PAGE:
The Latest Fire Extinguisher Uses Nothing But Sound To Put Out Fire

by Conscious Reminder

There’s a great invention in Fairfax that may soon start gathering stares. It’s the latest fire extinguisher designed by two students in the Department of Engineering, George Mason University, Virginia.

It is certainly the buzzing news everywhere since the University released the video with the students giving a demonstration of their invention. The device is an advancement in the way sound can be used to put out a fire.

Vet Tran and Seth Robertson, both of whom are senior students in the Department of Engineering conceived the idea. They decided to put their skills to use, which was undoubtedly challenging for them and at the same time thrilling.

Robertson on this account said: “Engineering means creating something completely unheard of.”  It’s certainly true! And if this invention of theirs works out, one’s definitely going to hear a lot more from them in this regard.

The Wave Extinguisher

Even though the thought of extinguishing fire through the use of sound seems to be completely novel, it really isn’t. US DARPA (Defense Advanced Research Projects Agency) had initially tested this thought.

However, this wasn’t essentially put to use by anyone until Robertson and Tran decided to do so. With their hard work and deep understanding of the mechanism, in using sound as a means to extinguish a fire, they’ve manifested a well-studied idea into practical use.

Understanding the use of sound waves to extinguish a fire

I’m sure that most of you have at some point or the other

experienced dub music. And you certainly don’t just listen to it; you feel its rhythm through your body too. This is quite similar to the experience that you have with the sound that comes from deep bass; your body starts moving in the same uniform beat as the music—and the more you’re feeling the beats, the more you’re enjoying the music too, right?

Well, Robertson and Tran decided to use the same mechanism in their device too! The only difference lies in the way they’ve designed it such that these sound waves do not spread themselves in every direction but are effectively produced in a singular beam, in a focused manner.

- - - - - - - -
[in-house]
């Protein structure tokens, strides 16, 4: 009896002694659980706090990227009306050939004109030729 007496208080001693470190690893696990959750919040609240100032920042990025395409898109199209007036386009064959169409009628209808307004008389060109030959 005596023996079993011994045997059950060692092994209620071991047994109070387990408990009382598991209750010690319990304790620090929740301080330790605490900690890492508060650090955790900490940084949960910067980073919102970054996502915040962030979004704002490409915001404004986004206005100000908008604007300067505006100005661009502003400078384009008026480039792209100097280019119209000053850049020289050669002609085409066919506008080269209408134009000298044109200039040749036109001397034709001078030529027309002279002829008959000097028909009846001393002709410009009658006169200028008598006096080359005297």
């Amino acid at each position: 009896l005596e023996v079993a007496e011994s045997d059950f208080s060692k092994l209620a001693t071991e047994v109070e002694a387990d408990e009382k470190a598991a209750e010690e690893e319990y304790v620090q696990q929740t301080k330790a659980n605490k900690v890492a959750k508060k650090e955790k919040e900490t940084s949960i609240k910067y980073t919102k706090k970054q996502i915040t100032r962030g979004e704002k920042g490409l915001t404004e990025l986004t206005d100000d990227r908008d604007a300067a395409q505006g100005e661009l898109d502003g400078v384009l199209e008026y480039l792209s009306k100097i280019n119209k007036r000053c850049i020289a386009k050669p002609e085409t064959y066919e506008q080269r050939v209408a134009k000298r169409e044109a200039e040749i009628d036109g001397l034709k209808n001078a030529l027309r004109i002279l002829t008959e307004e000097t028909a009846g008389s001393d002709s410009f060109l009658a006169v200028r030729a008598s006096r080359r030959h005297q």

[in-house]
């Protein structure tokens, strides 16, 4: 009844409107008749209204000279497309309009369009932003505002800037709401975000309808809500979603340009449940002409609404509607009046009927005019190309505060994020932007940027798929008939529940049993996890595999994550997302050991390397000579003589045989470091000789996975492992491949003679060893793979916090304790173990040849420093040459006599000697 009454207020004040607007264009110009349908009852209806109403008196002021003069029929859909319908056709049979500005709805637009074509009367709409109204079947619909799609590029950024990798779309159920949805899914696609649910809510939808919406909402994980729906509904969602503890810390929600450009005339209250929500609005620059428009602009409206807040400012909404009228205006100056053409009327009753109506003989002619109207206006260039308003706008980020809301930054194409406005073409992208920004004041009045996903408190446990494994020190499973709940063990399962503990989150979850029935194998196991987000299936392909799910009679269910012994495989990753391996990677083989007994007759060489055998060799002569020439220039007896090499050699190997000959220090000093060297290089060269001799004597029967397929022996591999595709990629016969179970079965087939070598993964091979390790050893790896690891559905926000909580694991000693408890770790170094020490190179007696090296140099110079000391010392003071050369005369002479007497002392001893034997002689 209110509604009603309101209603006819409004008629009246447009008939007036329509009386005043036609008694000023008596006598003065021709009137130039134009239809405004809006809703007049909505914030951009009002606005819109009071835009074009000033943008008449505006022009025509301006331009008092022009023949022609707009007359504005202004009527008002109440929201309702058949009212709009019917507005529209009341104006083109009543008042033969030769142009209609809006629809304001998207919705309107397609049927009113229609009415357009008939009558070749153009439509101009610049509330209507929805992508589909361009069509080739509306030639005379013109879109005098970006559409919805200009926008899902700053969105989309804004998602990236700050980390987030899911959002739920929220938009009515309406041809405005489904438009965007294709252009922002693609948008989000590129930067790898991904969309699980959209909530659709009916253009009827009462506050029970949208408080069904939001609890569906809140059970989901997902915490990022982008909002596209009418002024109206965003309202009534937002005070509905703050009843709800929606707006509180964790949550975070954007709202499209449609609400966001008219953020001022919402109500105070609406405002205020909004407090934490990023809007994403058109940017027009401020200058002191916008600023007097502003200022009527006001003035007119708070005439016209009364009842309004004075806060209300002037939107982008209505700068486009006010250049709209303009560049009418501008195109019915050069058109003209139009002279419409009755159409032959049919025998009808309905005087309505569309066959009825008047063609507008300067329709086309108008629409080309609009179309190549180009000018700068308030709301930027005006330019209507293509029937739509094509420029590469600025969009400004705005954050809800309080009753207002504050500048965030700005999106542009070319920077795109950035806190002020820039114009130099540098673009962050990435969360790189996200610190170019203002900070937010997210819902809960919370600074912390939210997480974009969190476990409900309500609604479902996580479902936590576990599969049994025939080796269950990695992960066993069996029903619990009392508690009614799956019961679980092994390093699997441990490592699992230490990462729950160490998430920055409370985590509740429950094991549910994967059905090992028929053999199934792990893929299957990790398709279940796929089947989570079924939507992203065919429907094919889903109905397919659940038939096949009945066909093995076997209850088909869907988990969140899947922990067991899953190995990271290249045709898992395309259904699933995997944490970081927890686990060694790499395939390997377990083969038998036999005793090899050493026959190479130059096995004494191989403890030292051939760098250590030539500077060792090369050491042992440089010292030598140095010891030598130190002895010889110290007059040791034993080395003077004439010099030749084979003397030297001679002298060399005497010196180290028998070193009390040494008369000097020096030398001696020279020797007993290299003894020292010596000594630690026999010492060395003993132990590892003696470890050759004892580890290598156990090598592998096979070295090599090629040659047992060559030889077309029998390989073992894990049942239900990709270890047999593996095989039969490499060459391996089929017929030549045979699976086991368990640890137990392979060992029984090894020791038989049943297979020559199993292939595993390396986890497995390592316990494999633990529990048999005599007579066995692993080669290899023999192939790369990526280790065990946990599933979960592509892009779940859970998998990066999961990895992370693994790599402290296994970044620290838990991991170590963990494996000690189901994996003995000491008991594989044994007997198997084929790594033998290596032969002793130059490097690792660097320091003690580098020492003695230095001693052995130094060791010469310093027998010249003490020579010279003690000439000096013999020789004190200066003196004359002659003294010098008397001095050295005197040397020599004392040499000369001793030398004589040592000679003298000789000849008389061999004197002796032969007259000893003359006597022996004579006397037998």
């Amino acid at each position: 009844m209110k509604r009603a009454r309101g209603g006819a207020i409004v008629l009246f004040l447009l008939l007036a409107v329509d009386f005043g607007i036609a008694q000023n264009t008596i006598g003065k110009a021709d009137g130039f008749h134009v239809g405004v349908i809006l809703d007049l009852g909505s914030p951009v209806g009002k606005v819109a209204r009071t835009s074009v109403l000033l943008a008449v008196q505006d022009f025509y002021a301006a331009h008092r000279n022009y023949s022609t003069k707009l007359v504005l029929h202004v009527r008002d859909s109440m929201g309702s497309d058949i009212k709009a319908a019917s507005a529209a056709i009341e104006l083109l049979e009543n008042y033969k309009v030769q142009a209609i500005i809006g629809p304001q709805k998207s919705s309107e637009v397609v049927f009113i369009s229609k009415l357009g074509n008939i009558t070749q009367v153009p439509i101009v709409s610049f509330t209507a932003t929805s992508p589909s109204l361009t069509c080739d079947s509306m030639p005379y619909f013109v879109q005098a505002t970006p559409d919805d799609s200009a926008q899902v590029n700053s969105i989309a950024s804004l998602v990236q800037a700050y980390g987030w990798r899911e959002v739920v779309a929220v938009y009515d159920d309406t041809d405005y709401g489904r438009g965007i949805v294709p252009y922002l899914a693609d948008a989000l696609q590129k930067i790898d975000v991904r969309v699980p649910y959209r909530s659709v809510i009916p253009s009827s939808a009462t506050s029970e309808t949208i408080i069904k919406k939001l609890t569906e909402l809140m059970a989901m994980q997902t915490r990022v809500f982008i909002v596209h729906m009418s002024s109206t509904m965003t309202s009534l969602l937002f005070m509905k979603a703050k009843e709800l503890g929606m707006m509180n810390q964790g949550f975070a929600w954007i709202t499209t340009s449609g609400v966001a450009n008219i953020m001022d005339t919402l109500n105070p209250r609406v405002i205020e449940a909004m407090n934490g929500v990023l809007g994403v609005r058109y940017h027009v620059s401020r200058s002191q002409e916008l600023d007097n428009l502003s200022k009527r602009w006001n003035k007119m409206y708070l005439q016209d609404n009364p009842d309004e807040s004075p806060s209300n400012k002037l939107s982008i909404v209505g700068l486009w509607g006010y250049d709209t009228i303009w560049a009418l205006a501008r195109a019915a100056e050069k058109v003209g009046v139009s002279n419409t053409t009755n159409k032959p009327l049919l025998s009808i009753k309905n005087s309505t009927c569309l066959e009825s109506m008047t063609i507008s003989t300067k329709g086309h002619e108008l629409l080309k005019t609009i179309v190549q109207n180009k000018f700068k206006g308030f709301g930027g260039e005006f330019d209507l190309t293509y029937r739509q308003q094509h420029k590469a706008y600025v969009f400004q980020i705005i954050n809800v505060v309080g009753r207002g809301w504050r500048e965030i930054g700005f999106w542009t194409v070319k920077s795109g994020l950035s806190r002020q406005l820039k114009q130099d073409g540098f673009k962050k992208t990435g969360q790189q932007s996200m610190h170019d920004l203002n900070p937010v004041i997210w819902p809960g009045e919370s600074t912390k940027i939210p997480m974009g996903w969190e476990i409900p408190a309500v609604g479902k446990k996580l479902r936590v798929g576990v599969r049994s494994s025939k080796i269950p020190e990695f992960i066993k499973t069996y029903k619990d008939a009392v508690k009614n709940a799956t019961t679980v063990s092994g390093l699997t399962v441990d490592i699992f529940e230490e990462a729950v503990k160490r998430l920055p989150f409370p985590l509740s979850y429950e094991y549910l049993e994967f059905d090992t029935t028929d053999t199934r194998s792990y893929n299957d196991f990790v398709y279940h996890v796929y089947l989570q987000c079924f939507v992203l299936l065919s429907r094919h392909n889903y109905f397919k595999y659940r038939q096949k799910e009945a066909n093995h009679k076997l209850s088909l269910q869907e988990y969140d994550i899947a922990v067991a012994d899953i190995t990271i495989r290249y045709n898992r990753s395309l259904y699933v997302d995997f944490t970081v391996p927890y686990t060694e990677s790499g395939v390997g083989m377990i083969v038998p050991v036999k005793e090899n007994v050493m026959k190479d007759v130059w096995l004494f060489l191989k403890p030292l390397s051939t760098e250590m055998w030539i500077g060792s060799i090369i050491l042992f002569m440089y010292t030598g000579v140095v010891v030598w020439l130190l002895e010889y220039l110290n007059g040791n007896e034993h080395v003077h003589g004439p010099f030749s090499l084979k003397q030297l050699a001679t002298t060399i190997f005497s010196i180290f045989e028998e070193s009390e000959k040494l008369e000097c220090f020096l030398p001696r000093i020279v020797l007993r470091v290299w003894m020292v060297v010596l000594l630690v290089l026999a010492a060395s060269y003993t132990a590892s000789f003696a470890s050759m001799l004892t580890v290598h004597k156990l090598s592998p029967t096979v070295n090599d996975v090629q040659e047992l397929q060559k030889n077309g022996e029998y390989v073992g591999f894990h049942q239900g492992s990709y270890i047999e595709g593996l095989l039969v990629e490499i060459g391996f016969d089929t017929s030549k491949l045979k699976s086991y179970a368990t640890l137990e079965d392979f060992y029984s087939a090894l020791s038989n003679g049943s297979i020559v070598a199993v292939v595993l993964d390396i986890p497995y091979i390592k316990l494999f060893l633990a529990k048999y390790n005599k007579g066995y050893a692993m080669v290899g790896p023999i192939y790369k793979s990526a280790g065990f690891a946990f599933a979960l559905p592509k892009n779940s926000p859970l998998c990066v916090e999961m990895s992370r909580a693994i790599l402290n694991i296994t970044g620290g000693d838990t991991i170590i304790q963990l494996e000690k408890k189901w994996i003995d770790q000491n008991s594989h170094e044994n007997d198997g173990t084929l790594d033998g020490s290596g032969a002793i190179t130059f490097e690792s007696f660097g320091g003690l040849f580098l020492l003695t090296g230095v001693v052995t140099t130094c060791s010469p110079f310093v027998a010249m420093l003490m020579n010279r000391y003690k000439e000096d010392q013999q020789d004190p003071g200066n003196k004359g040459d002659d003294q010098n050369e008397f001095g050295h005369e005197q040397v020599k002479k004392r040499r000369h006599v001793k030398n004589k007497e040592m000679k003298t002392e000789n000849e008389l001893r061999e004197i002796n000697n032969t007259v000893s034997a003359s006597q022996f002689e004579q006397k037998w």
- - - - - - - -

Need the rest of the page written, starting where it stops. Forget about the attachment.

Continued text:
Technically speaking, sound waves can manipulate both the burning material and the oxygen. Now, since oxygen is the cause for the fire to exist or even to spread itself, the purpose of this device is to separate it from the material it has attacked in order to stop the fire.

How it works is that sound waves are also pressure waves that can control the movement of oxygen (in this case) in the air molecules. Once this separation takes place, the fire extinguishes on its own.

Of course, it wasn’t all that simple, initially. The students did go through a couple of failures where the frequency couldn’t match the requirements of this operation. But better fail a number of times than never try at all, isn’t it?

So eventually Robertson and Tran were able to figure out that lower frequency worked better than high frequency, i.e., bass sounds ranging between 30 to 60 Hz were most effective to extinguish the fire. And thus they found out that music with deep bass like dubstep, hip-hop, trap, d&b, and grime can be used to douse fire.

This device is a portable one with a collimator made of cardboard to concentrate the sound beam and an amplifier to control the sound within a particular range. Interestingly, the device cost them just around $600 and it weighs only 9kgs.

At present, Viet Tran and Seth Robertson are trying to increase the potential of the machine to be used in case of forest fires.

However, if their device works well on small-scale fire accidents say, fire on stovetops, it can be used in combination with other systems for large-scale disasters too.

With any luck, something great will come out of their hard work and we’ll be able to device a unique mechanism to extinguish a fire.

∼If you like our article, give Conscious Reminder a thumbs up, and help us spread LOVE & LIGHT!∼


Please enter your comment!
Please enter your name here